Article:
Oh, that’s just the tap water talking. Social-work professor Larry Bennett of the University of Illinois at Chicago notes in a May press release that “in 75 percent of all [domestic violence] battering incidents, neither party had been drinking.”

CPS Follies, volume MXMVII: On April 10 Gladstone Elementary School OK’d its school-improvement program. On April 11 principal Gary Moriello received a “remediation team report” that had been due from the central office in February–along with a letter urging him to use the report to “develop your school improvement plan.” According to Elizabeth Duffrin’s account in Catalyst (May), “Moriello is displeased not only with the report’s timing, but also with its content….For example, Gladstone was praised for a phonics program which it never used and criticized for a vacant lunchroom position which the board itself eliminated after switching to privatized food service.”

Priorities. University of Illinois transportation authority John Due notes in a May press release that one mile of urban expressway costs an average of $140 million in Illinois. In contrast, total state funding for Amtrak is less than $10 million a year.

Dr. Orfield’s Dubious Diagnosis? “Among the supposedly ‘poor’ communities [in the Chicago area identified by Myron Orfield] are the rural communities around the metropolitan area,” writes planner Gary Reschke of north-suburban Lake Zurich, in Planning magazine (May). “For example, he compares rural McHenry School District 15 to the Northbrook School District on school expenditures per student ($3,350 to $10,029) as an example of fiscal disparities that need to be addressed. But McHenry is a target for future suburban growth and will have ample opportunity to transform itself from a rural to a rich suburban school district. It doesn’t need help, doesn’t want its future growth curtailed, and it probably doesn’t want to shift some of its future revenues toward Chicago and inner suburbs.”

Things conservatives don’t want to know, from the Chicago Urban League’s proposal for a state earned-income tax credit: “The majority of the poverty population lives in households with one or more workers.”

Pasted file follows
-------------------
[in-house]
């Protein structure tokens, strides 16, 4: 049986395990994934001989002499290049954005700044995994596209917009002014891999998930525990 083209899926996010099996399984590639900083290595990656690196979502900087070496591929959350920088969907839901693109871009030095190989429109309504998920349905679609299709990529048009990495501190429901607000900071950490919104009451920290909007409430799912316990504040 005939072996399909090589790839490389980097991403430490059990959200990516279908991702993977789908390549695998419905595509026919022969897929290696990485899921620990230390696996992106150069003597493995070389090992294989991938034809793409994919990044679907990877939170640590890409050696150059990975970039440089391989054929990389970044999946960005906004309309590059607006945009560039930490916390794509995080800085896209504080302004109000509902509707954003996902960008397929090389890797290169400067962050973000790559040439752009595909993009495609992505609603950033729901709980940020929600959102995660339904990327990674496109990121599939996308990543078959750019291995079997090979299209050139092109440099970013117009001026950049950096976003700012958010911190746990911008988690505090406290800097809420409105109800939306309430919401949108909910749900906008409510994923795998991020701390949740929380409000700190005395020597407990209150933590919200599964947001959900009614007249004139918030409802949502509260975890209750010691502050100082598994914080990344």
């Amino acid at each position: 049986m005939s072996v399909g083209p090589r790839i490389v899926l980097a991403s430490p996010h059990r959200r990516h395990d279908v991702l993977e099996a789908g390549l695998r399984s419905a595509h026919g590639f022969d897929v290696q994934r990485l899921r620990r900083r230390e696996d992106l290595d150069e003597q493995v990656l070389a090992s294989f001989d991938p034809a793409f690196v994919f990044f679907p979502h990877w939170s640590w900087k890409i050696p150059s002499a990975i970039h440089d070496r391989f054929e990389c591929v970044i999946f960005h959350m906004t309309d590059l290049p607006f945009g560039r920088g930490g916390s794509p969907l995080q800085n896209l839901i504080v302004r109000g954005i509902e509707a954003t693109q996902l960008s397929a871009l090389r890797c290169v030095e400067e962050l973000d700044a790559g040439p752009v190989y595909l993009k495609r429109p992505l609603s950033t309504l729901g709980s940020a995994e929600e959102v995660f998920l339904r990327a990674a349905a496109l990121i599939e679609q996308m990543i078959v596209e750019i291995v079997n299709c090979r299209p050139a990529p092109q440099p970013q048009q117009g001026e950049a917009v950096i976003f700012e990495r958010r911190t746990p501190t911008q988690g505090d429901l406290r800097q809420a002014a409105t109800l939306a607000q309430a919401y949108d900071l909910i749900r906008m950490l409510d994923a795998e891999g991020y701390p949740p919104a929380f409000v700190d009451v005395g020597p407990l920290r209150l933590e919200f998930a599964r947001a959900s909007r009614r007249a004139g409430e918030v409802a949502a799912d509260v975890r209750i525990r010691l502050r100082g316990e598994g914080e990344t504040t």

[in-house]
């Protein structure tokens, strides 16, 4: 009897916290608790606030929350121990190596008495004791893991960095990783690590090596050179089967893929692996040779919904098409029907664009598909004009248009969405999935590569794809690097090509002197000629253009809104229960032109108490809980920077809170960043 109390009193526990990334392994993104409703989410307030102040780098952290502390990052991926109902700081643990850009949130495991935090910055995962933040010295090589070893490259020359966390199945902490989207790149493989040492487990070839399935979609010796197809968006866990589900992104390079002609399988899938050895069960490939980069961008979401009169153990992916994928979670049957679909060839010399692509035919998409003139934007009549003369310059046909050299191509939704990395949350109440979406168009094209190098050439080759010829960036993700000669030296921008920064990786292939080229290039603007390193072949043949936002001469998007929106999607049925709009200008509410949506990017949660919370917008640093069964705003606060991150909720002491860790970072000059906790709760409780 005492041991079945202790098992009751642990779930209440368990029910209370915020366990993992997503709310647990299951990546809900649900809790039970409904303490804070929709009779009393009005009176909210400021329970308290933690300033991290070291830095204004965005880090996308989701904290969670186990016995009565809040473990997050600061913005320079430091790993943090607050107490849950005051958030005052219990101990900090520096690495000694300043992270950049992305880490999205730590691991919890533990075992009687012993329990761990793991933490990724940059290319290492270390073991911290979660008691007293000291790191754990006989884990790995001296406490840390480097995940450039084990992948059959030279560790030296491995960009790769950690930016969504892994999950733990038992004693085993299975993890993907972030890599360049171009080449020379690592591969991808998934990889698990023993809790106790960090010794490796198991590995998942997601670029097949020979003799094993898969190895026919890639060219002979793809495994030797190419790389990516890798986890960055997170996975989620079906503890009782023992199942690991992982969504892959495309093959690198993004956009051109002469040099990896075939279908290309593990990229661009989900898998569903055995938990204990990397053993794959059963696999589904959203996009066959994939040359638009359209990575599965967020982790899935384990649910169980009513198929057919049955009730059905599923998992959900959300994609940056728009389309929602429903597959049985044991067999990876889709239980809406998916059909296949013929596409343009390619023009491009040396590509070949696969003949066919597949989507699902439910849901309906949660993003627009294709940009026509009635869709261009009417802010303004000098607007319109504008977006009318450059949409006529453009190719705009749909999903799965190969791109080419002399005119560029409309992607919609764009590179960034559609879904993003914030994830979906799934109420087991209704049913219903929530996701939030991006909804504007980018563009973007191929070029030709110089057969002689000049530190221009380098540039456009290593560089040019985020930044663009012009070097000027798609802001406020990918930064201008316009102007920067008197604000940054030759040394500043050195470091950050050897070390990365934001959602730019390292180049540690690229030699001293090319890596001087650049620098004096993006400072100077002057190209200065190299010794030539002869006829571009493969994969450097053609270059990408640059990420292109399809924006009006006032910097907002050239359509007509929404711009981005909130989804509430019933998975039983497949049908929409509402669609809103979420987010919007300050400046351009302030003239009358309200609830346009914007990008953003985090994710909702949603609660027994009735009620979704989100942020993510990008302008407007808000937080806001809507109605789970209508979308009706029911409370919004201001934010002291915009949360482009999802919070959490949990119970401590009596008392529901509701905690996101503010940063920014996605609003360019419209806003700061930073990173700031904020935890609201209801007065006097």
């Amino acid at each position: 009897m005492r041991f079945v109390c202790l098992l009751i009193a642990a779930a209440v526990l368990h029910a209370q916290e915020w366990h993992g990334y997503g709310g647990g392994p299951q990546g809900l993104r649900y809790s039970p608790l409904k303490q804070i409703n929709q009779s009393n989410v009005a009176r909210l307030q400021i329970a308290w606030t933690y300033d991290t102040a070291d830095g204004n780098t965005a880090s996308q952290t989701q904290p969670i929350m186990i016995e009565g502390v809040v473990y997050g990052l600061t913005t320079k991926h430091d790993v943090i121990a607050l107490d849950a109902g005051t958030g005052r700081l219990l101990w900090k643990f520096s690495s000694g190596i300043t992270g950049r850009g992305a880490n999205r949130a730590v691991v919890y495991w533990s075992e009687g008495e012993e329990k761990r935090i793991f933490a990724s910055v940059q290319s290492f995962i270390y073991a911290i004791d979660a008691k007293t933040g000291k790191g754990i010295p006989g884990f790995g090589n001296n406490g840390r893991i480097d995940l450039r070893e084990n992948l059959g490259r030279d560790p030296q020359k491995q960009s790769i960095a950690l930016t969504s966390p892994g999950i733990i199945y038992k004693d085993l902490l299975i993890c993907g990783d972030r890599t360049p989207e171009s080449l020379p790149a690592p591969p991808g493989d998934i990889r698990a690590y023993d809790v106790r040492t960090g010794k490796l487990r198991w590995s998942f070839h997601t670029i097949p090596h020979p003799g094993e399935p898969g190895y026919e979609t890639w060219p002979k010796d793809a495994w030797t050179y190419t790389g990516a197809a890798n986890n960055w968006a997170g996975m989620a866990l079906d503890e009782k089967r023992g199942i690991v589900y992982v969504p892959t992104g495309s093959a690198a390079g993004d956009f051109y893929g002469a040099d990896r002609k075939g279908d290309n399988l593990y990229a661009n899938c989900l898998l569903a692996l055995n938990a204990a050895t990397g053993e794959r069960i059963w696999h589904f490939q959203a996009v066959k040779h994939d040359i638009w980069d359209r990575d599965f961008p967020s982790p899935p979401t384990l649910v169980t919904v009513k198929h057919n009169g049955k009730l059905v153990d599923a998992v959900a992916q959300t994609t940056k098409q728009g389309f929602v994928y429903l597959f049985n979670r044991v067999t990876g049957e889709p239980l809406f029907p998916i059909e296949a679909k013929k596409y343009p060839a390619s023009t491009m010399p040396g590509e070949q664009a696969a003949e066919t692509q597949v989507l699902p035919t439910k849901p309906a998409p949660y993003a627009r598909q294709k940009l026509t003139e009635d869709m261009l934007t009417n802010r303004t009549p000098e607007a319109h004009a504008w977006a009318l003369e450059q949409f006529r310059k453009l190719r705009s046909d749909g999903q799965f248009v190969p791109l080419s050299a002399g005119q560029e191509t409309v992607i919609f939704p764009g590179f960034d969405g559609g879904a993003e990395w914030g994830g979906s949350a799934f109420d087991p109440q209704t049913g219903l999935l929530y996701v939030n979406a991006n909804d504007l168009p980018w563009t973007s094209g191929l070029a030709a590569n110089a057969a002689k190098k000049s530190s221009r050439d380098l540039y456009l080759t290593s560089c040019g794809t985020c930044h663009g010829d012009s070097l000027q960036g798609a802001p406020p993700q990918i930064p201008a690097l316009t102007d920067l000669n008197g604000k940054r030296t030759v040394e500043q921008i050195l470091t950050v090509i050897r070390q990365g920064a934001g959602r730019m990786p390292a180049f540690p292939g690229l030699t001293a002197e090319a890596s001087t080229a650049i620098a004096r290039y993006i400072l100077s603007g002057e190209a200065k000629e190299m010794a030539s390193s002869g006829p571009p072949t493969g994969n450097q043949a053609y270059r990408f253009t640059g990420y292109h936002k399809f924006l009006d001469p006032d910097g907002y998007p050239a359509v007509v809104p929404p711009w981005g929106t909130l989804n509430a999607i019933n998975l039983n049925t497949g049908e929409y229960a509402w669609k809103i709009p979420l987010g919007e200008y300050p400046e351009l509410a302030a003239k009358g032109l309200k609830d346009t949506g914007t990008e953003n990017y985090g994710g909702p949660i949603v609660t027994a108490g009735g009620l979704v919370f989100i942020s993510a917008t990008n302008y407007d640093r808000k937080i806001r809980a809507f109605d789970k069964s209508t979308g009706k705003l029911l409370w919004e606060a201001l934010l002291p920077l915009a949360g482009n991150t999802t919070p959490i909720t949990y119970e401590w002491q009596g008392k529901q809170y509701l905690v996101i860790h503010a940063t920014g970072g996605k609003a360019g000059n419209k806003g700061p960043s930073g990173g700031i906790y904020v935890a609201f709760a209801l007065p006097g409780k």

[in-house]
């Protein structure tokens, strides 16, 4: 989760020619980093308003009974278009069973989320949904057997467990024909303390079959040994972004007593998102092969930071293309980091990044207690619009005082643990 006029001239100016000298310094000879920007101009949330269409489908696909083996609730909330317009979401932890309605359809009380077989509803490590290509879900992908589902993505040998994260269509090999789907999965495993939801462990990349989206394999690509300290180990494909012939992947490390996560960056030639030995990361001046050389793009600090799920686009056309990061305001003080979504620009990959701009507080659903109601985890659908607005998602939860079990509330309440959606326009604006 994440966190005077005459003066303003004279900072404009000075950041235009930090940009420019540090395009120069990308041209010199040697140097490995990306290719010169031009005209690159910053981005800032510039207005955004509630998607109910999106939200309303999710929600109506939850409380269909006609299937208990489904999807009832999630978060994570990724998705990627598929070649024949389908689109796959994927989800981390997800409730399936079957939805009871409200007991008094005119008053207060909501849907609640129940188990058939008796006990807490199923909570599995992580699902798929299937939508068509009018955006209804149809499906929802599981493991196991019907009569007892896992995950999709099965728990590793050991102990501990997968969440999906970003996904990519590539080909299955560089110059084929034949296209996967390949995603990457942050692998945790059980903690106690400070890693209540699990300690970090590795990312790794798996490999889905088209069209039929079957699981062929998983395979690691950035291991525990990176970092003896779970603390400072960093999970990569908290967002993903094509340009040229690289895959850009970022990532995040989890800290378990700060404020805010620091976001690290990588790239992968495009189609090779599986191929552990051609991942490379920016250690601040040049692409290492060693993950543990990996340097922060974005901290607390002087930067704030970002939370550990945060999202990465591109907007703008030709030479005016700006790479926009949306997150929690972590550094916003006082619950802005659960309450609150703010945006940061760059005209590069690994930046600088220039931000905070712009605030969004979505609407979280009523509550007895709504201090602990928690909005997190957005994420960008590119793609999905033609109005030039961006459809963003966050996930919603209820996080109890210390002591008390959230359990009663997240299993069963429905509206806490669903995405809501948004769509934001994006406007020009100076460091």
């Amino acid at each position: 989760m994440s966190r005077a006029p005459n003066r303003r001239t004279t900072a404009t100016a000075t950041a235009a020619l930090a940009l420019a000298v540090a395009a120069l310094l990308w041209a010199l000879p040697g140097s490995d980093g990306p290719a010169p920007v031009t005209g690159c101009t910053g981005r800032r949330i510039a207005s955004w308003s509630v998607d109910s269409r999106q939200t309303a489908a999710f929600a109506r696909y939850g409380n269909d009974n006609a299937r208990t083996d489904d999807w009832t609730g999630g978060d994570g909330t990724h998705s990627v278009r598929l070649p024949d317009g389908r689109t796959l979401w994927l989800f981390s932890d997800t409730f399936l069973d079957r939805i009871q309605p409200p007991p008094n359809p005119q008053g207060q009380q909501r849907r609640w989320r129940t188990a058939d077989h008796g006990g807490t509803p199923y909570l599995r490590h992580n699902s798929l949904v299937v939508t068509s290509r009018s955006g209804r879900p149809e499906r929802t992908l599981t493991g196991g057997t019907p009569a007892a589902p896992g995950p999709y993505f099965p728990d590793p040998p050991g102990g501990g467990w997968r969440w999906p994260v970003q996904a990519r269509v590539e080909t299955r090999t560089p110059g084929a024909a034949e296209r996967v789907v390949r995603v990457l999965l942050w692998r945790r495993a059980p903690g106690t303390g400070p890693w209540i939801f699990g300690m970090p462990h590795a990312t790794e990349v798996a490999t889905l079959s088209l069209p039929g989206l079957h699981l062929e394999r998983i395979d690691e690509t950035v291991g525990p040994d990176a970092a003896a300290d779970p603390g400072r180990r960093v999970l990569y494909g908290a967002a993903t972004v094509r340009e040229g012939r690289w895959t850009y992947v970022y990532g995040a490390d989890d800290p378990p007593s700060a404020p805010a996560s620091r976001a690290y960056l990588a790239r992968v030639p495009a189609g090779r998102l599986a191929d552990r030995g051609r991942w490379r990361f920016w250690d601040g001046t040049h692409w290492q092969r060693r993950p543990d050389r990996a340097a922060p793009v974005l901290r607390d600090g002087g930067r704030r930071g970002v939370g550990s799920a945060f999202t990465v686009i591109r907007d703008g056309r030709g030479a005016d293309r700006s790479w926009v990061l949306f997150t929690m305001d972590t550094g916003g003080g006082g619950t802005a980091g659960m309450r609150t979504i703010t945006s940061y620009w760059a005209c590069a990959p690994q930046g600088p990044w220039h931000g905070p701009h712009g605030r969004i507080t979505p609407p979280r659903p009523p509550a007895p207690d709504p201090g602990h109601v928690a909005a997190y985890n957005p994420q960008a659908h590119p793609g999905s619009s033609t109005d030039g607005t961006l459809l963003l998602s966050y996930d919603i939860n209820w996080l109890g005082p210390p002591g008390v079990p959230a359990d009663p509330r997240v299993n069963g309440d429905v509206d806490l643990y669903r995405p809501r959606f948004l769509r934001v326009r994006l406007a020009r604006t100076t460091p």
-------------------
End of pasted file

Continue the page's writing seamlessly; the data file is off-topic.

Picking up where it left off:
“I was trying to do all of the right things,” writes Janet Penley in the Chicago-based Moments (May). “I have an MBA and was working in marketing and I wanted to succeed at work and home. I would prepare the perfect birthday party with matching cups and plates and a theme and my son would come in and rearrange the plates and I would scream, ‘Can’t you see that I am planning the perfect birthday party for you?’ Then I realized something was very wrong.”

Millionaires in Illinois, according to state personal income tax returns filed in 1986: 2,000. In 1995: almost 10,000 (from a May press release put out by the state comptroller’s office).

Take me back! Old days! Typical listing from the Utne Reader’s listing of the “most enlightened” town in each of the 50 states and 10 provinces (May-June): “Ohio, Athens–A college town stuck in the ’60s, which is not such a bad thing at all.” Fully half of the places designated as “enlightened” are immediately identifiable as college towns, especially around the midwest: Ann Arbor, Madison, Bloomington, Bloomington, Iowa City.

Still running for mayor? City Clerk Jim Laski became “the first elected official in Illinois to endorse stronger protection for insurance consumers,” says former state treasurer Patrick Quinn in a May press release from the Consumer Insurance Board, “when he agreed to piggyback one million Consumer Insurance Board inserts into his office’s annual vehicle sticker renewal notices.”

“Undergraduates are like clay,” says accountancy professor John Simon of Northern Illinois University (“Northern Today,” April 21), “and I am a sculptor who can help them shape their destinies.”

“A Location-Efficient Mortgage [one that allows borrowers to buy more expensive houses close to transit, on the grounds that they won’t have to support a car] would require borrowers to use pre-application counseling services, buy monthly transit permits, and report key household information for research purposes,” writes Ed Finkel in the Chicago-based The Neighborhood Works (May/June). Why such careful surveillance? “‘If you qualify for a mortgage and you sign the papers, what stops you from going out and buying a car tomorrow?’ says Jeffrey Johnson, general manager at R.E.G. Development, a community development corporation in Chicago’s Lawndale neighborhood. ‘[Lenders] need to keep constant vigil on these individuals so you make sure you’re not putting someone in a house that they can’t afford.’ Lenders would examine applicants’ past lifestyles, predicts [Diane] Pyshos [of Mid Town Bank]. ‘I’ve always had a car; I’m not going to go to not having a car,’ she says. ‘Banks will want to know whether people have typically driven. I think we should do a title check to see if a car was ever in their name.'”